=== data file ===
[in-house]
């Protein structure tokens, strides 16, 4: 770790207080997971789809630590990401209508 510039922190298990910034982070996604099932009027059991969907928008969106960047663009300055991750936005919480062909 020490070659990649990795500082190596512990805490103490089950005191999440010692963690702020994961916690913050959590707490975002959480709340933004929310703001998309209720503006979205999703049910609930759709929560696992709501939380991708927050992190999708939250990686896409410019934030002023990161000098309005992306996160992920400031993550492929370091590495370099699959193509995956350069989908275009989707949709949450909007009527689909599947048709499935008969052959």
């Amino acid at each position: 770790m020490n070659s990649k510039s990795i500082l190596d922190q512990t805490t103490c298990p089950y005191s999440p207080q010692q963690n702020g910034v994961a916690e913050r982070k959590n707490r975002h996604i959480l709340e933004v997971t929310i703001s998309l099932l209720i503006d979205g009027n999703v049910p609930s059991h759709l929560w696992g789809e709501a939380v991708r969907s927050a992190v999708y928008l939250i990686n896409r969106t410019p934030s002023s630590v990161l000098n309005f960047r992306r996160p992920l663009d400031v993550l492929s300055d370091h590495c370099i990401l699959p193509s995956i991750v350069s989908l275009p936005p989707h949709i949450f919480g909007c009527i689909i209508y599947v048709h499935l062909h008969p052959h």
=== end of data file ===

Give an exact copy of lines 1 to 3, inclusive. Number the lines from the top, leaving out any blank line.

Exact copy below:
[in-house]
């Protein structure tokens, strides 16, 4: 770790207080997971789809630590990401209508 510039922190298990910034982070996604099932009027059991969907928008969106960047663009300055991750936005919480062909 020490070659990649990795500082190596512990805490103490089950005191999440010692963690702020994961916690913050959590707490975002959480709340933004929310703001998309209720503006979205999703049910609930759709929560696992709501939380991708927050992190999708939250990686896409410019934030002023990161000098309005992306996160992920400031993550492929370091590495370099699959193509995956350069989908275009989707949709949450909007009527689909599947048709499935008969052959």
């Amino acid at each position: 770790m020490n070659s990649k510039s990795i500082l190596d922190q512990t805490t103490c298990p089950y005191s999440p207080q010692q963690n702020g910034v994961a916690e913050r982070k959590n707490r975002h996604i959480l709340e933004v997971t929310i703001s998309l099932l209720i503006d979205g009027n999703v049910p609930s059991h759709l929560w696992g789809e709501a939380v991708r969907s927050a992190v999708y928008l939250i990686n896409r969106t410019p934030s002023s630590v990161l000098n309005f960047r992306r996160p992920l663009d400031v993550l492929s300055d370091h590495c370099i990401l699959p193509s995956i991750v350069s989908l275009p936005p989707h949709i949450f919480g909007c009527i689909i209508y599947v048709h499935l062909h008969p052959h």